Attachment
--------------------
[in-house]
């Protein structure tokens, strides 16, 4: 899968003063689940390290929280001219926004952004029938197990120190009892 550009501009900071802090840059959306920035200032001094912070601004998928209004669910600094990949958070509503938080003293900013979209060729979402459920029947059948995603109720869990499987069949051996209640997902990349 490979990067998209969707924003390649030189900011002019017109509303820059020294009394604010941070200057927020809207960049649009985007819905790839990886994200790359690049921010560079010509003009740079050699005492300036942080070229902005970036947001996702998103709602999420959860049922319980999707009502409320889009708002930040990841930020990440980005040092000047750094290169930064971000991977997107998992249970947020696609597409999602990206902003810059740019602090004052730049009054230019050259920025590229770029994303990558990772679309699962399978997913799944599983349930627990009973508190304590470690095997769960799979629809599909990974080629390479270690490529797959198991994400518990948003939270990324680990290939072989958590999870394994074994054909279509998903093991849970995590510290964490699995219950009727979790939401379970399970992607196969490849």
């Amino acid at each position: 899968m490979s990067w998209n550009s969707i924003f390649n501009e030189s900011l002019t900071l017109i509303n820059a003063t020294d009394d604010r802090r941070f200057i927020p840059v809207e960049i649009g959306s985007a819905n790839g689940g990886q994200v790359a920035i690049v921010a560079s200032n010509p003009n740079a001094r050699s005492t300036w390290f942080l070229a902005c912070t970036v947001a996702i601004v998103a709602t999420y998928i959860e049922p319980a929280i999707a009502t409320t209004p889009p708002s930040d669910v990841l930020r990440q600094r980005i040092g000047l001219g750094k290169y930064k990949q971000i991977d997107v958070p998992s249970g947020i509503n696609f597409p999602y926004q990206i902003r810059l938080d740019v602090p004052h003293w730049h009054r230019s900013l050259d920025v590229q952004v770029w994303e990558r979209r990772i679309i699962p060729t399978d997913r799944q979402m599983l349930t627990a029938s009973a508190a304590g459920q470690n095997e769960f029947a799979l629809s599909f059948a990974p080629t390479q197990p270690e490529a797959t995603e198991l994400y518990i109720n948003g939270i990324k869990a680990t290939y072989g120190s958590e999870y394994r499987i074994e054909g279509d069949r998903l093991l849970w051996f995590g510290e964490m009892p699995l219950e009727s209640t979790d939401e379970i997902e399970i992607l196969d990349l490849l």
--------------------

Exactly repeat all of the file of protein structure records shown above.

[in-house]
């Protein structure tokens, strides 16, 4: 899968003063689940390290929280001219926004952004029938197990120190009892 550009501009900071802090840059959306920035200032001094912070601004998928209004669910600094990949958070509503938080003293900013979209060729979402459920029947059948995603109720869990499987069949051996209640997902990349 490979990067998209969707924003390649030189900011002019017109509303820059020294009394604010941070200057927020809207960049649009985007819905790839990886994200790359690049921010560079010509003009740079050699005492300036942080070229902005970036947001996702998103709602999420959860049922319980999707009502409320889009708002930040990841930020990440980005040092000047750094290169930064971000991977997107998992249970947020696609597409999602990206902003810059740019602090004052730049009054230019050259920025590229770029994303990558990772679309699962399978997913799944599983349930627990009973508190304590470690095997769960799979629809599909990974080629390479270690490529797959198991994400518990948003939270990324680990290939072989958590999870394994074994054909279509998903093991849970995590510290964490699995219950009727979790939401379970399970992607196969490849």
């Amino acid at each position: 899968m490979s990067w998209n550009s969707i924003f390649n501009e030189s900011l002019t900071l017109i509303n820059a003063t020294d009394d604010r802090r941070f200057i927020p840059v809207e960049i649009g959306s985007a819905n790839g689940g990886q994200v790359a920035i690049v921010a560079s200032n010509p003009n740079a001094r050699s005492t300036w390290f942080l070229a902005c912070t970036v947001a996702i601004v998103a709602t999420y998928i959860e049922p319980a929280i999707a009502t409320t209004p889009p708002s930040d669910v990841l930020r990440q600094r980005i040092g000047l001219g750094k290169y930064k990949q971000i991977d997107v958070p998992s249970g947020i509503n696609f597409p999602y926004q990206i902003r810059l938080d740019v602090p004052h003293w730049h009054r230019s900013l050259d920025v590229q952004v770029w994303e990558r979209r990772i679309i699962p060729t399978d997913r799944q979402m599983l349930t627990a029938s009973a508190a304590g459920q470690n095997e769960f029947a799979l629809s599909f059948a990974p080629t390479q197990p270690e490529a797959t995603e198991l994400y518990i109720n948003g939270i990324k869990a680990t290939y072989g120190s958590e999870y394994r499987i074994e054909g279509d069949r998903l093991l849970w051996f995590g510290e964490m009892p699995l219950e009727s209640t979790d939401e379970i997902e399970i992607l196969d990349l490849l």